Best Asian cuisine under one roof

Every Filipino knows what turon is—a fried banana rolled into a spring roll wrapper and dusted with brown sugar. Sometimes it is stuffed with jackfruit or sweet potato. But if we add some syrup and remove the wrapper, can we still call it turon? If not, what do we call it then?

It was a lazy yet fine afternoon. The sun was about to set and the coast of Boracay was turning into golden panorama. Meanwhile, inside the Boracay Garden Resort, we are having a naming game on what to call the afternoon’s apple of the eye—the banana snack that tasted like turon sans the crispy wrapper. One said it’s hubad na turon (naked turon), then the other quipped bananang mababa ang lipad (in reference to Freddy Aguilar’s Magdalena, who is described as Ang babaeng mababa ang lipad or literally a prostitute). After christening the poor banana with all the names that we could come up with, we decided to call it a day and look forward to another gastronomical adventure.

The only restaurant located at the heart of welcoming Boracay Garden Resort officially opened in June. It offers different Asian cuisines since its clientele is a mix of Korean, Japanese, Chinese, and Filipino. American and European are also of significant numbers. This is the main reason why the restaurant, aptly called Garden Café, offers dishes with special and interesting twists—like the naked turon.

The resort’s resident chef and food and beverage manager Mario Gatmaitan’s goal is to give diners a unique experience each time they approach the table. He makes sure that even if they offer the same entrée, it would still look and taste different. Take for example the Sinaing na Inihaw na Tilapia. Traditionally, most restaurants in Manila serve Tilapia either fried or stewed in coconut milk. Gatmaitan’s style is different—the fish is grilled before it’s cooked with coconut milk, thus giving an unconventional yet equally palatable taste. This is the same technique he does for Chicken and Pork Adobo and Balbakwa (ox tail).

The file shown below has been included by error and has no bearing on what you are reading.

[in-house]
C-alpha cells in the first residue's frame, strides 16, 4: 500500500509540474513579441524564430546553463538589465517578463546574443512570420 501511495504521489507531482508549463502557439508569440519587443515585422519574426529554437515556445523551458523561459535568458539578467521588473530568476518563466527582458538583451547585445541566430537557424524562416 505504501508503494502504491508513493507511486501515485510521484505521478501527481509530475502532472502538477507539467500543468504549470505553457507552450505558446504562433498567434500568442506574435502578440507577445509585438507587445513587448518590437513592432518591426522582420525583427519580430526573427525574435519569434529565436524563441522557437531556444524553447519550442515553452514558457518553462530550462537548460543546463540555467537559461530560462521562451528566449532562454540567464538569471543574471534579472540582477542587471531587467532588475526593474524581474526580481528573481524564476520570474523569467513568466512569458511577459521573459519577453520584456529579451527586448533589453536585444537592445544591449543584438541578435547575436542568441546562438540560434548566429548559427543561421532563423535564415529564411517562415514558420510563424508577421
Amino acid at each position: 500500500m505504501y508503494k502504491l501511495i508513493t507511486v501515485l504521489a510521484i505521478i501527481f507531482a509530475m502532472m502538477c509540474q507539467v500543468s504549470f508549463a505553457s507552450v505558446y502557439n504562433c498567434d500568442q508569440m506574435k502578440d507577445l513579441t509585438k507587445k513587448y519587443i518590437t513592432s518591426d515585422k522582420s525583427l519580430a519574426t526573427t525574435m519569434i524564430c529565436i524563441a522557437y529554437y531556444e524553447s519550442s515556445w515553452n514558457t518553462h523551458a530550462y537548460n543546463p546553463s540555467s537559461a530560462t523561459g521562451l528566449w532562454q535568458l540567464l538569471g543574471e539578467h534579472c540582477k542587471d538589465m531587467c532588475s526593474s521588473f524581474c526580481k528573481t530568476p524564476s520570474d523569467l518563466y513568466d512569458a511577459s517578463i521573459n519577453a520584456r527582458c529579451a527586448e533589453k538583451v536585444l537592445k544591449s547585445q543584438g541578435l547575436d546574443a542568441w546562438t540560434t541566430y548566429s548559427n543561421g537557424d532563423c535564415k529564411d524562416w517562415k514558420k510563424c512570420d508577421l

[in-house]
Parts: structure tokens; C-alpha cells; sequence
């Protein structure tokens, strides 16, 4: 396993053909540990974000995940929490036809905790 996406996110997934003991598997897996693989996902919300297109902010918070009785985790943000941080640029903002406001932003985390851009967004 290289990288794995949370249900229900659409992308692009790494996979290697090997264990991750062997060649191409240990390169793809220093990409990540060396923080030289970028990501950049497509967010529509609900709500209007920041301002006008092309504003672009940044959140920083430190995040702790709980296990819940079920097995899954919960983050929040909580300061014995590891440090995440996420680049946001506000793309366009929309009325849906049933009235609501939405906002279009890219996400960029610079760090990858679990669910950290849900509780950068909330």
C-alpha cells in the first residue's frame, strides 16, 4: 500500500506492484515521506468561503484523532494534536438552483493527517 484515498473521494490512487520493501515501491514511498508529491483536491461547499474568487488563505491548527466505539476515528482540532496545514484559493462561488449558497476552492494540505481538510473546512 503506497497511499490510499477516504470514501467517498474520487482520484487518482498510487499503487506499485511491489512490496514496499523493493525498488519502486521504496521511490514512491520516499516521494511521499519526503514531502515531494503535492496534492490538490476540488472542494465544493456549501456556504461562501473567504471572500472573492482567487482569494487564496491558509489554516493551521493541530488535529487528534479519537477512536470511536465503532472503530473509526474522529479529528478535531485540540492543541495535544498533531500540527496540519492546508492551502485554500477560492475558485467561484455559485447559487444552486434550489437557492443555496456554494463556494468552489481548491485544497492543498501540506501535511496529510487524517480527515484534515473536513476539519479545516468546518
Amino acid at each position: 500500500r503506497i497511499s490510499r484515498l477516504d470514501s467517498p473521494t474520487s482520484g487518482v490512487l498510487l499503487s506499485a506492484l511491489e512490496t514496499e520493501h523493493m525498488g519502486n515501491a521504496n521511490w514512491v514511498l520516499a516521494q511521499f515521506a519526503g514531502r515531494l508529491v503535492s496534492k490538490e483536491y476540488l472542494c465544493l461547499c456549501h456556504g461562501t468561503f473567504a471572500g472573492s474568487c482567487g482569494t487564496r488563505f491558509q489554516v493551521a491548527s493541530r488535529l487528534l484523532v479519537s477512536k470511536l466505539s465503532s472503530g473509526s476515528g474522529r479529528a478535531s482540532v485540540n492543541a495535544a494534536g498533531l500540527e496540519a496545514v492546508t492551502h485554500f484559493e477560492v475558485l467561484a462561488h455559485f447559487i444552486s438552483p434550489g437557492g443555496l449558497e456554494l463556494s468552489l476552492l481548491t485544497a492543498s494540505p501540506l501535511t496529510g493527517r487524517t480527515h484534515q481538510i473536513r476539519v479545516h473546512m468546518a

Interestingly, amid having a varied market, local dishes like lechon kawali, pansit and crispy pata remain popular among the resorts guests. But of course, to adapt to its growing number of clientele, the resort launches a unique version of Japanese, Chinese and Korean dishes.

“What make these dishes different from one another are the ingredients. The flavor makes all the difference. Let say for example, Korean food are very spicy and Chinese food on the other hand have a varied selection of stewed and braised dishes, which most Filipinos are familiar with,” Gatmaitan told Manila Standard Today.

True to its objective in adapting to the taste of its growing market, Garden Café also offers different twists to its version of chicken yakitori (marinated for two or three days before it hits the grill), prawn tempura, kamameshi crab rice, shrimp hakaw, shantung black crabs, the ever-famous sam gueb sal (Korean bacon), and the stir fried noodle called japchae, among others.

Gatmaitan sees to it that they only use the finest ingredients and quality spices. For Thai and Korean dishes, ingredients are flown to the island coming from the resort’s regular supplier in Manila.

Boracay Garden, a subsidiary of Henann Resort, operator of Boracay Regency, Beach Resort and Spa and Regency Lagoon Resort, has a kitchen manned by well-trained chefs and staff. Also, the kitchen is up and running 24/7 to fulfill all the meal requirements of its guests.

“Now that Garden Café is open, we expect more walk-in guests most especially during breakfast as we serve international delights prepared by our top chefs,” says Alfonso Chusuey, the assistant to the president of the resort.

According to the young exec, the newly-opened al fresco restaurant is part of the 80-million-peso renovation plan for Boracay Garden that started in 2007. Formerly called Hotel Seraph, Hennan Resort acquired the two-hectare property and turned it into modern East Asian inspired resort that boasts a triple A rating, the highest grade for resort category in the Philippines.

“You see, Boracay Garden has a lot to offer. Apart from our finest Asian cuisines, the whole resort is purposely designed so our guests can walk around the resort leisurely. Not everybody loves the beach so we see to it that one can stay all day within the resort and still feel the luxury of having a vacation,” Chusuey ended.

2 responses to “Best Asian cuisine under one roof

  1. Mukhang masarap un lechon kawali ah. Kaya lang babyahe pa ako ng Boracay.

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